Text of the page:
Saturday, April 14, 2012

"La Noche del terror ciego"(1971)d/Amando de Ossorio

When George Romero breathed reanimated life into the zombie sub-genre in the late sixties, he paved the way for directors like Spaniard Amando de Ossorio, who put his own personal flair into 1971's 'La Noche del terror ciego', or 'Tombs of the Blind Dead' as it was known internationally, the first of a popular horror quadrilogy centered around a fictional hooded vampiric mummified version of the Knights Templar, a real life Western Christian military order active during the crusades that was disbanded by Pope Clement V in 1312(On a side note, Templar Grand Master Jacques de Molay was arrested among his French Templar brothers on Friday the 13th in 1307, and formally charged with witchcraft, homosexuality, financial corruption, among other things, giving rise for some, to the date's long-standing superstitious status, though the eyeless blood-drinking immortal-thing was strictly de Ossorio.).Tonight's review is a slow-building gothic romp, moody and well-constructed for the most part, effectively utilizing mechanical puppet-props and costumed actors in bringing the vengeful ghouls to life to wreak havok on the silver screen.The director chooses to focus his lens here on said zombies and the opulent atmosphere of the monasterial ruins of Berzano, with a tease of latin womanflesh thrown in for good exploitative measure, rather than to clutter up his effort with an abundance of unnecessary dialogue, and the result stands as an excellent example of the finest Spanish genre cinema of the decade, and entirely worthwhile viewing.And let's not forget that far out ending-that-I'll-be-unable-to-help-myself-from-spoiling-for-you-in-the-synopsis.Forwards!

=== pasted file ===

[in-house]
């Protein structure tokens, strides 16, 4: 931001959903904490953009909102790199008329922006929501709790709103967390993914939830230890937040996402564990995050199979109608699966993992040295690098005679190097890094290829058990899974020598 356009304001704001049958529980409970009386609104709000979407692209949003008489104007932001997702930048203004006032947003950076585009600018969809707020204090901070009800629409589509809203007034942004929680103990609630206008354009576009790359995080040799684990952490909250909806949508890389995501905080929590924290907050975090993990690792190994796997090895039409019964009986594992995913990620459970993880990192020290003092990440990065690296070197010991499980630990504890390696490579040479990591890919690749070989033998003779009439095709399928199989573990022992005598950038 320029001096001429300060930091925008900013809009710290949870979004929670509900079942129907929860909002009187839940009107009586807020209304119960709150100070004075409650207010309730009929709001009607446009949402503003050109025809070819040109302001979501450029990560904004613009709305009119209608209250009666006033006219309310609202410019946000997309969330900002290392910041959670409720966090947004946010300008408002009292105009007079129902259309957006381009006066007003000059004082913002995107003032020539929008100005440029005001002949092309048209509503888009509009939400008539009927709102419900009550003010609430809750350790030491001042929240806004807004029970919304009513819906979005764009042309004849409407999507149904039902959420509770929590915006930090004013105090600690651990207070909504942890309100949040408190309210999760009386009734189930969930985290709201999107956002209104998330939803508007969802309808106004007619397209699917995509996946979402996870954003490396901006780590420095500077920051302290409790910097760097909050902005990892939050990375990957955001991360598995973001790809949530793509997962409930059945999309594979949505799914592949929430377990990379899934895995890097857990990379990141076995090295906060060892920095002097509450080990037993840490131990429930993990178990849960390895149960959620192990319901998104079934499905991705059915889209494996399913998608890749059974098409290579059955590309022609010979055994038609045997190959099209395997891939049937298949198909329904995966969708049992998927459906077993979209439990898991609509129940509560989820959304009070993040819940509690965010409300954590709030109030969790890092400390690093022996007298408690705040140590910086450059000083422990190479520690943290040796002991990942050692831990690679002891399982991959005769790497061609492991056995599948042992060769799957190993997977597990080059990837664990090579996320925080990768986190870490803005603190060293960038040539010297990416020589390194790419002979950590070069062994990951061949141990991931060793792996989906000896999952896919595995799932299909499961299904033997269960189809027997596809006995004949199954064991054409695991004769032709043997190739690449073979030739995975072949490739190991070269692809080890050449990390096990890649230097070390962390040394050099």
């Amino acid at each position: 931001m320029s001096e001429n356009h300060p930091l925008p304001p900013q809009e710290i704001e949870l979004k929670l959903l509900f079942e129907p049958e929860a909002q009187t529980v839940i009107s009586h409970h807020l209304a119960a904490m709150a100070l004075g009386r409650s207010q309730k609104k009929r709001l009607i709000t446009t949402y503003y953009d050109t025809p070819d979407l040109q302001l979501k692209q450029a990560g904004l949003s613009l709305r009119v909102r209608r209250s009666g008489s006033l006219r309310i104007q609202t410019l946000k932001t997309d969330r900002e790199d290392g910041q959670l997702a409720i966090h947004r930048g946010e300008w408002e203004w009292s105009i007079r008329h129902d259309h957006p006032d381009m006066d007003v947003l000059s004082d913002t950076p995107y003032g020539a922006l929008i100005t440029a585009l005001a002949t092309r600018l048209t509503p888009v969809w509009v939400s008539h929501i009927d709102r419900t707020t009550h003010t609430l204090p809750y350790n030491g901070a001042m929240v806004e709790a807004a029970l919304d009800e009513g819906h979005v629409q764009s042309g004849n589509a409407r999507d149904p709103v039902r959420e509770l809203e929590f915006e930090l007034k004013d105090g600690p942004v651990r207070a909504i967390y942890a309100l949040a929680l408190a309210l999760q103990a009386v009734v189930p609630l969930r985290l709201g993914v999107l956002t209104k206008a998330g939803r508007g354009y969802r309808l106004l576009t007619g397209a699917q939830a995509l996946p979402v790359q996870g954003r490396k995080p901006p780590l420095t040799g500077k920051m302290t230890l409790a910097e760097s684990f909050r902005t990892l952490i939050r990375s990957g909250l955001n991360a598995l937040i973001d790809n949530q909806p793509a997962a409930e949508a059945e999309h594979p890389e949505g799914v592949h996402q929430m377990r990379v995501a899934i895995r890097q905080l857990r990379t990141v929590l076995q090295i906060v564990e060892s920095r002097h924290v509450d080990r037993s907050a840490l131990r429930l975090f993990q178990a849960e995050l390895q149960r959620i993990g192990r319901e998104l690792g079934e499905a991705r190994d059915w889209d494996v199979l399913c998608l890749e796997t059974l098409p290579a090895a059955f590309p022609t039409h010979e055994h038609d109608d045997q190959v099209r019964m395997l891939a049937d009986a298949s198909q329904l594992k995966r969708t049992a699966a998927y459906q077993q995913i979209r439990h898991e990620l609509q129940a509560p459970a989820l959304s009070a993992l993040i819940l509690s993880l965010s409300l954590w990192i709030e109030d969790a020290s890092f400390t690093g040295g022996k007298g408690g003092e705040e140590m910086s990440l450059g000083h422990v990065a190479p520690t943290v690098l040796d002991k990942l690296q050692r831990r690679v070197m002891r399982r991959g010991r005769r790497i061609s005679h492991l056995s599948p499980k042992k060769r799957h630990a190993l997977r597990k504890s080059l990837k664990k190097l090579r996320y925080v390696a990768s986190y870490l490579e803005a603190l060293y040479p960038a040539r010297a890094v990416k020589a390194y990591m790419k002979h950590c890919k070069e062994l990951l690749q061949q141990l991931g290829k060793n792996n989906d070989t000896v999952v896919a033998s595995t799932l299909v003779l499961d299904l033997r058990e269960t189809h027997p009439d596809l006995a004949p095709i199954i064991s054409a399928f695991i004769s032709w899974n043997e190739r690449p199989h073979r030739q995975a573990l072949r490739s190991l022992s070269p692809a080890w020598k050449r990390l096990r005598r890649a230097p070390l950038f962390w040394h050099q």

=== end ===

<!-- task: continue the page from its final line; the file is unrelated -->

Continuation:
"A good Radiesse injection'll clear that nasal blemish of yours in no time..."
While poolside on a getaway in Portugal, Betty(Lone Fleming) reunites with old school chum/sapphic tryst, Virginia(María Elena Arpón), whose wet pal, Roger(Cesar Burner), spontaneously invites her along for the scenic train ride the duo had planned for the following day, mesmerized by the girl's floral print bikini and bouncy ass.After some hard-sell flirting with Betty in their compartment causes Virginia to trot off to the caboose and pout, we're treated to a smoky wisp of a lesbo-flashback where the women, dressed like schoolgirls, pantomime a marriage and roll onto the bed together for some awkward 70's Euro-flavored sexual experimentation.So thaaaaat's what she's pouting about.While the suddenly unwanted Roger comes to grips with his mortally wounded Spanish machismo, Virginia hops off the train near the abandoned ruins of a monastery in Berzano, preferring to have her blood sucked out by reanimated slo-mo Templar knights that rise from their misty tombs that evening than play 'third wheel' with Roger and Betty on the train ride(but not before she manages to half-smoke a few cigarettes, strip naked in front of a roaring bonfire she whips up using a fistful of dead branches, and tune in some happenin' pop music on her transistor radio).While detectives grill Roger and Betty about their newly dead friend after their daylight search of the ruins proves fruitless when the horses they've rented get spooked and trot off, she comes back to life in the morgue and bites the attendant on the neck as he's preoccupied with torturing a live frog in a fishbowl with surgical forceps, before shambling to the Bava-lit mannekin warehouse that Betty works at, only to get incinerated by Nina(Verónica Llimera), Betty's assistant who's working late, putting some finishing gold flake touches on statues of the Egyptian Mother of the Veil of Darkness for H.G. Lewis or something, I dunno.